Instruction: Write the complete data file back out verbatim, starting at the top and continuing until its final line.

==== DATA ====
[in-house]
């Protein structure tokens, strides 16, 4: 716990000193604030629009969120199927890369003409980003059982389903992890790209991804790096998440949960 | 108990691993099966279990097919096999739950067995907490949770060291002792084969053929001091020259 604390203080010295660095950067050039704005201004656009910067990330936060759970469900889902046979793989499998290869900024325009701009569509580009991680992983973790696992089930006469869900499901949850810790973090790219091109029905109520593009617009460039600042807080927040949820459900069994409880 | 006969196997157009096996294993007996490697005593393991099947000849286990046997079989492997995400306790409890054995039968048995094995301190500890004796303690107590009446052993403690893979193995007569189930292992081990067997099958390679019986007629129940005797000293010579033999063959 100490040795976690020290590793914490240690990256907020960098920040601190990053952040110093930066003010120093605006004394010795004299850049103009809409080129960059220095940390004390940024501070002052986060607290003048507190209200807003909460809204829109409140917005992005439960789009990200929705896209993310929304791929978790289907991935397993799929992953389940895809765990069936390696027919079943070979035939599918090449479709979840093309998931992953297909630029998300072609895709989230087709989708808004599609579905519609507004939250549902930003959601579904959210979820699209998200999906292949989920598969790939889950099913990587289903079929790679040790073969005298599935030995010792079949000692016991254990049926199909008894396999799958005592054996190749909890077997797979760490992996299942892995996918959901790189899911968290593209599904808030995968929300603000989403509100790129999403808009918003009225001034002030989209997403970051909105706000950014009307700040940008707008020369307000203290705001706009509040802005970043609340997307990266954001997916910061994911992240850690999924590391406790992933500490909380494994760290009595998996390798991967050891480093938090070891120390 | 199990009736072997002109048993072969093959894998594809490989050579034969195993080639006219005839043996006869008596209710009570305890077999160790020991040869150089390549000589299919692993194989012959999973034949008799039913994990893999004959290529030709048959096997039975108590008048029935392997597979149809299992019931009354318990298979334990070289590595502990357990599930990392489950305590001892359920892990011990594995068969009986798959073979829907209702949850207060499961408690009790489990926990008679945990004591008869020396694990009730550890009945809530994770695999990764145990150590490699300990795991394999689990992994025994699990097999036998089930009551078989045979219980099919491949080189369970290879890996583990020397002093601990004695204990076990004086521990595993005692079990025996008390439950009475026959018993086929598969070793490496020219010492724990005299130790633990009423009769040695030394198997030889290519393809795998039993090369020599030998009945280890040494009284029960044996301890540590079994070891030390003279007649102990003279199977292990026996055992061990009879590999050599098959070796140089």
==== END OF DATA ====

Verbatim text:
[in-house]
């Protein structure tokens, strides 16, 4: 716990000193604030629009969120199927890369003409980003059982389903992890790209991804790096998440949960 | 108990691993099966279990097919096999739950067995907490949770060291002792084969053929001091020259 604390203080010295660095950067050039704005201004656009910067990330936060759970469900889902046979793989499998290869900024325009701009569509580009991680992983973790696992089930006469869900499901949850810790973090790219091109029905109520593009617009460039600042807080927040949820459900069994409880 | 006969196997157009096996294993007996490697005593393991099947000849286990046997079989492997995400306790409890054995039968048995094995301190500890004796303690107590009446052993403690893979193995007569189930292992081990067997099958390679019986007629129940005797000293010579033999063959 100490040795976690020290590793914490240690990256907020960098920040601190990053952040110093930066003010120093605006004394010795004299850049103009809409080129960059220095940390004390940024501070002052986060607290003048507190209200807003909460809204829109409140917005992005439960789009990200929705896209993310929304791929978790289907991935397993799929992953389940895809765990069936390696027919079943070979035939599918090449479709979840093309998931992953297909630029998300072609895709989230087709989708808004599609579905519609507004939250549902930003959601579904959210979820699209998200999906292949989920598969790939889950099913990587289903079929790679040790073969005298599935030995010792079949000692016991254990049926199909008894396999799958005592054996190749909890077997797979760490992996299942892995996918959901790189899911968290593209599904808030995968929300603000989403509100790129999403808009918003009225001034002030989209997403970051909105706000950014009307700040940008707008020369307000203290705001706009509040802005970043609340997307990266954001997916910061994911992240850690999924590391406790992933500490909380494994760290009595998996390798991967050891480093938090070891120390 | 199990009736072997002109048993072969093959894998594809490989050579034969195993080639006219005839043996006869008596209710009570305890077999160790020991040869150089390549000589299919692993194989012959999973034949008799039913994990893999004959290529030709048959096997039975108590008048029935392997597979149809299992019931009354318990298979334990070289590595502990357990599930990392489950305590001892359920892990011990594995068969009986798959073979829907209702949850207060499961408690009790489990926990008679945990004591008869020396694990009730550890009945809530994770695999990764145990150590490699300990795991394999689990992994025994699990097999036998089930009551078989045979219980099919491949080189369970290879890996583990020397002093601990004695204990076990004086521990595993005692079990025996008390439950009475026959018993086929598969070793490496020219010492724990005299130790633990009423009769040695030394198997030889290519393809795998039993090369020599030998009945280890040494009284029960044996301890540590079994070891030390003279007649102990003279199977292990026996055992061990009879590999050599098959070796140089």